public class MathTest
{
public static void main(String[] args)
{
// Generator of math problems using values no greater than 50.
MathProblemGenerator generator = new MathProblemGenerator(50);

// Declare an array to store the generated math problems
MathProblemGenerator.MathProblem[] problems = new MathProblemGenerator.MathProblem[5];

// Generate math questions, and prompt user to answer each
for (int i = 0; i < problems.length; ++i)
{
problems[i] = generator.next();
problems[i].showResult();
}
}
}

I personally had no reason to store each problem that is generated within an array, and frankly I'm not sure why you must do it. But I'm sure you have unique requirements.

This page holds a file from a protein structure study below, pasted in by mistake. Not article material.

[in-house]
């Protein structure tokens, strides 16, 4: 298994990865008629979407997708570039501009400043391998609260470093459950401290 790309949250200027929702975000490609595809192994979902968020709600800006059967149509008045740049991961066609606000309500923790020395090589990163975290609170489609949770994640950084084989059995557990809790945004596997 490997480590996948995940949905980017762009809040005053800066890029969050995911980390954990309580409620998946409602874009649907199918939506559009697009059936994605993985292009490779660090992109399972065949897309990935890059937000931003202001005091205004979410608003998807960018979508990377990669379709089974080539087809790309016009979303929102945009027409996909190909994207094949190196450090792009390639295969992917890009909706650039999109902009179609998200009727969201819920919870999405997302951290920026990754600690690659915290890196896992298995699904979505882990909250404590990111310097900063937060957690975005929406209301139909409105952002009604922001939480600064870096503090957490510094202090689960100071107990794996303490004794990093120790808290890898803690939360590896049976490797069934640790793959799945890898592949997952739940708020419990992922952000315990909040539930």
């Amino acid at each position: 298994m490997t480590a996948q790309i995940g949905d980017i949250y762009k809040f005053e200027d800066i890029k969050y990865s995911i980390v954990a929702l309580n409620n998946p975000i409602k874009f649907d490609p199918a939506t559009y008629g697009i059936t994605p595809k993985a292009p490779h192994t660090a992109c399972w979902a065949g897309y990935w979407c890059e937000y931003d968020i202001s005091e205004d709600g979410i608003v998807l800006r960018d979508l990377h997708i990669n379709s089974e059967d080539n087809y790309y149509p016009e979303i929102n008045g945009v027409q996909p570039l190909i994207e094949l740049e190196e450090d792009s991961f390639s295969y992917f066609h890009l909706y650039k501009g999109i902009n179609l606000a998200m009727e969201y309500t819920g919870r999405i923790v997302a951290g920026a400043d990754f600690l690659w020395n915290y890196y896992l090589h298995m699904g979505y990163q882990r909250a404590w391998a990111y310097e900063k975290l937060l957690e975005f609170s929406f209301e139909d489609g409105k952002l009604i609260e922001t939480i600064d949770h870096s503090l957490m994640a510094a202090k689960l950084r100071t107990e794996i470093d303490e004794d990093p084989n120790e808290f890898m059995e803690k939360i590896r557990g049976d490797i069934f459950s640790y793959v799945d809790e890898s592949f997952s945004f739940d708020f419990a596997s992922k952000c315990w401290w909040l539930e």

Some Penguin
March 7th, 2012, 11:49 AM
OP:

(1) Next time, don't omit critical details like where you declare variables you're returning.

(2) There's a difference between 'assign' and 'copy'. Judging from behavior, there's a pretty good chance you're just using the same numbers[] array ALL THE TIME. Don't do that.

StarKid
March 7th, 2012, 07:42 PM
OP:

(1) Next time, don't omit critical details like where you declare variables you're returning.

If you mean numbers[], it is declared in the method quiz.

(2) There's a difference between 'assign' and 'copy'. Judging from behavior, there's a pretty good chance you're just using the same numbers[] array ALL THE TIME. Don't do that.

Your suggestions are too vague. I don't understand why I wouldn't use numbers[] "all the time" - it's a local variable that is essentially recreated every time the method is called. It seems like you only took a cursory look at the post.